China’s corruption crackdown is helping fuel a second-hand luxury market

China’s second-hand luxury market is getting crowded.
China’s second-hand luxury market is getting crowded.
Image: Reuters/Bobby Yip
We may earn a commission from links on this page.

As fur coats and Swiss watches fall out of vogue among China’s elites facing a corruption crackdown, another luxury sector is quietly thriving. The second-hand luxury market has seen a jump this year, according to a survey of stores by Fortune Character Institute, FCI, a Chinese luxury lifestyle publication.

China’s second-hand luxury stores range from independent boutiques selling, renting, or repairing designer wares to chains like Hong Kong’s Milan Station or Japan’s Brand Off, both of which have stores on the mainland. (They’re not to be confused with the stalls full of fake Vuitton in Beijing’s famous Silk Street Market.) Online operations have sprung up too, such as, which has around 600,000 registered users.

Second-hand designer goods can cost as little as a third of their original price. On Secco, a Louis Vuitton bag sells for 2,750 yuan or $450 (link in Chinese), compared to a retail price of 8,350 renminbi. Rare or limited-edition items can even fetch more second-hand than the original price.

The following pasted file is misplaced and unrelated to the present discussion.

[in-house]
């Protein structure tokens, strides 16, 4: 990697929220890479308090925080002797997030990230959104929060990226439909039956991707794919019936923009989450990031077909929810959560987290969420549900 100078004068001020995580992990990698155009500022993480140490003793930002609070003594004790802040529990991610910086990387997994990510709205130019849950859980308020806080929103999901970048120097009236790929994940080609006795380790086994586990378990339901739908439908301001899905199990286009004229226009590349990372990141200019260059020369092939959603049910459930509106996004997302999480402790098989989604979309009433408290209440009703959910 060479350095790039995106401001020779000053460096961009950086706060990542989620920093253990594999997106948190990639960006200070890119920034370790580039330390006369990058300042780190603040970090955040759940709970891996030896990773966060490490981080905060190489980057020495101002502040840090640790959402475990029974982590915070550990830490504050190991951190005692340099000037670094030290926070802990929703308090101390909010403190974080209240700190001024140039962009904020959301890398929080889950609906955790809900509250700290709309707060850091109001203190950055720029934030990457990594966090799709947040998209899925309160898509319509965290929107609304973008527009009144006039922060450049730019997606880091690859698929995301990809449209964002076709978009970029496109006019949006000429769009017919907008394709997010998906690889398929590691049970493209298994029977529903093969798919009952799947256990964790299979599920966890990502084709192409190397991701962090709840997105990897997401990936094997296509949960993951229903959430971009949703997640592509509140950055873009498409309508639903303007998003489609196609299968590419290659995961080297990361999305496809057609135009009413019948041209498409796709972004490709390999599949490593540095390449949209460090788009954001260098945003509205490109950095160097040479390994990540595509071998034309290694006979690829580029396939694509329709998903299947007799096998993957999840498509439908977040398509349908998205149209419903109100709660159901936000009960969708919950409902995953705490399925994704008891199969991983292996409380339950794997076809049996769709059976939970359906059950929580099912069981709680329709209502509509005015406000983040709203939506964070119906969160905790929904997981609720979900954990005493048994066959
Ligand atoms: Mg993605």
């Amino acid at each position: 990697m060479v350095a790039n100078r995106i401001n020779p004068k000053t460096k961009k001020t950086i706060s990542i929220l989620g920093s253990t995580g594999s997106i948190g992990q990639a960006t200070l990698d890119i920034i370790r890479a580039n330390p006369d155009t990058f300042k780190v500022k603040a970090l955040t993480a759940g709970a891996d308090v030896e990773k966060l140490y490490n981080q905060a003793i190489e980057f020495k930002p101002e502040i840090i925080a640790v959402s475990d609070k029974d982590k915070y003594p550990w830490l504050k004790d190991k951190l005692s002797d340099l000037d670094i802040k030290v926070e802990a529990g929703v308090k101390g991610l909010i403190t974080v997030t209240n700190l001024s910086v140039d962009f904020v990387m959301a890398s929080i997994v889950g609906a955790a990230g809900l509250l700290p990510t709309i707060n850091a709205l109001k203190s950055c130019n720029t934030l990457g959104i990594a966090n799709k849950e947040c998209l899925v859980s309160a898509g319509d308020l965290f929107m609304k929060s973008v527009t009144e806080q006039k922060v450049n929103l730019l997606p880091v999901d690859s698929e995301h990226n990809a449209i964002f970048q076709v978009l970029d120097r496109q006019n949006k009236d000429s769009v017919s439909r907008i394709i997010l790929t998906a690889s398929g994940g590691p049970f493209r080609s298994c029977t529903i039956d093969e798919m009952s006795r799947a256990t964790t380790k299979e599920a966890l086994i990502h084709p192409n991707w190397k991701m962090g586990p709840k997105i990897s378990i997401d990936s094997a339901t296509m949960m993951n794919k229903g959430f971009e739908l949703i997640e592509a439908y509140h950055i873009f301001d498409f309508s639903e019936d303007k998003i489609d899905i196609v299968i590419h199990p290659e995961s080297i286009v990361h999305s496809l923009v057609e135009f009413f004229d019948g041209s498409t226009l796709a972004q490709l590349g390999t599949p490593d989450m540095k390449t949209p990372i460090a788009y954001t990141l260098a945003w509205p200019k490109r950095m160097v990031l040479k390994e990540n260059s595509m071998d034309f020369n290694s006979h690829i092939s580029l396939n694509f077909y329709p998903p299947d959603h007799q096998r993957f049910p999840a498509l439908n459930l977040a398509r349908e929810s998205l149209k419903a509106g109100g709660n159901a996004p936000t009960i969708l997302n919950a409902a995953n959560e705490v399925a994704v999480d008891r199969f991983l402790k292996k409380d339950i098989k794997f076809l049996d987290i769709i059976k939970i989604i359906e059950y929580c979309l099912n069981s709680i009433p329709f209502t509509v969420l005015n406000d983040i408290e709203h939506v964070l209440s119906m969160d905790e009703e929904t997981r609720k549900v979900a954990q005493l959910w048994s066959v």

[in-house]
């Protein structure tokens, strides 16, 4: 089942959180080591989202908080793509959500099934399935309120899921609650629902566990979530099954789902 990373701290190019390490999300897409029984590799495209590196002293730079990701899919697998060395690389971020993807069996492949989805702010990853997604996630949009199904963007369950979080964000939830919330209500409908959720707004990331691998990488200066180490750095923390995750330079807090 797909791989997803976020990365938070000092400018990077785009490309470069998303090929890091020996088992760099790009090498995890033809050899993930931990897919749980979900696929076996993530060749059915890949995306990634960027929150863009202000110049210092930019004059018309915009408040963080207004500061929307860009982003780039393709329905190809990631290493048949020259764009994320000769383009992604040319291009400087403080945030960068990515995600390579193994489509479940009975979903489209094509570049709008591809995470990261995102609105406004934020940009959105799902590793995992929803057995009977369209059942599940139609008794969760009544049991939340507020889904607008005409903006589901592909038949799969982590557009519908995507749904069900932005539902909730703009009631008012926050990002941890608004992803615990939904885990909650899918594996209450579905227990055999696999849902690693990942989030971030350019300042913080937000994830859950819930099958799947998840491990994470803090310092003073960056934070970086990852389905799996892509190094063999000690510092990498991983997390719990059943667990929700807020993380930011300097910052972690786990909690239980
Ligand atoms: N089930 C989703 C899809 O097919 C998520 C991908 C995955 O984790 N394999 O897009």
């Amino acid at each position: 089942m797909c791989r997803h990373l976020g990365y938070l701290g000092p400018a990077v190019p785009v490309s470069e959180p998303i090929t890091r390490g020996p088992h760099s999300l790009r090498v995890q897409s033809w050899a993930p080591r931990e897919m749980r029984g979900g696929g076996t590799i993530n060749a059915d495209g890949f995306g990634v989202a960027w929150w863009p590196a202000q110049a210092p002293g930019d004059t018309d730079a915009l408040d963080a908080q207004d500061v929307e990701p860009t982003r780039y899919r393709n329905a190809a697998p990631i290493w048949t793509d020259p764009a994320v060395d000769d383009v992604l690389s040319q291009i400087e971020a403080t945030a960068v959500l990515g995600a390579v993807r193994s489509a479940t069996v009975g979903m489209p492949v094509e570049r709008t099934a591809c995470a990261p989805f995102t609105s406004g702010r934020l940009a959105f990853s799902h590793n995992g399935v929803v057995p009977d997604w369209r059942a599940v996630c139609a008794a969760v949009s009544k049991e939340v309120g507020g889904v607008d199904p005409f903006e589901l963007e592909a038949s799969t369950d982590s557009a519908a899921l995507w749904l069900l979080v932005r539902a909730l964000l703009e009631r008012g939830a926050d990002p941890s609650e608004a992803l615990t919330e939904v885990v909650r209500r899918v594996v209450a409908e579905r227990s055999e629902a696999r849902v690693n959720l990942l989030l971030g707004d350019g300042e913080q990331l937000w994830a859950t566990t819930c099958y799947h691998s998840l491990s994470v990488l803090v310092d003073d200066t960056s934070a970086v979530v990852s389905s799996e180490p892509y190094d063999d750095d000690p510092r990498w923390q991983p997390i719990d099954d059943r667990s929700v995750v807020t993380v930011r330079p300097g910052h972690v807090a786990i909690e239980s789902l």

According to the FCI survey of about 200 second-hand luxury shops in Beijing, Shanghai and Guangzhou, sales totaled about 3 billion yuan ($490 million) in the first half of 2013. That’s pretty small compared to China’s overall luxury market, worth about $18 billion in 2012 (paywall) according to Bain & Company. But it’s a 30% jump from the year before. FCI posits that the second-hand luxury market could grow 20% this year, which is about how much sales in China’s traditional luxury sector grew in 2012. (Analysts are expecting the traditional luxe sector to grow a measly 5% to 7% (paywall) this year.)

The number of second-hand stores has grown too, to a little over 800, from just over 500 last year. Stores have been setting up in smaller cities like Changsha, Hangzhou and Chengdu as well as in larger, wealthier urban centers, the publication said.

While China’s austerity campaign and the increasing scrutiny of officials’ behavior by Chinese bloggers are likely helping, second-hand stores have been around for a while, as a way for wealthy Chinese to sell off unwanted goods. Pawn shops began appearing in the country in the 1990s and copycat stores of Milan Station, the second-hand luxury chain from Hong Kong, were all over the country by 2011. Today, second-hand stores always see extra business after the holidays when the most “gifting” occurs. Another explanation is that as more Chinese travel abroad—especially in Asia where second-hand luxury stores have been popular for years in Japan and South Korea—they’ve become more accepting of the idea of wearing someone else’s expensive hand-me-downs.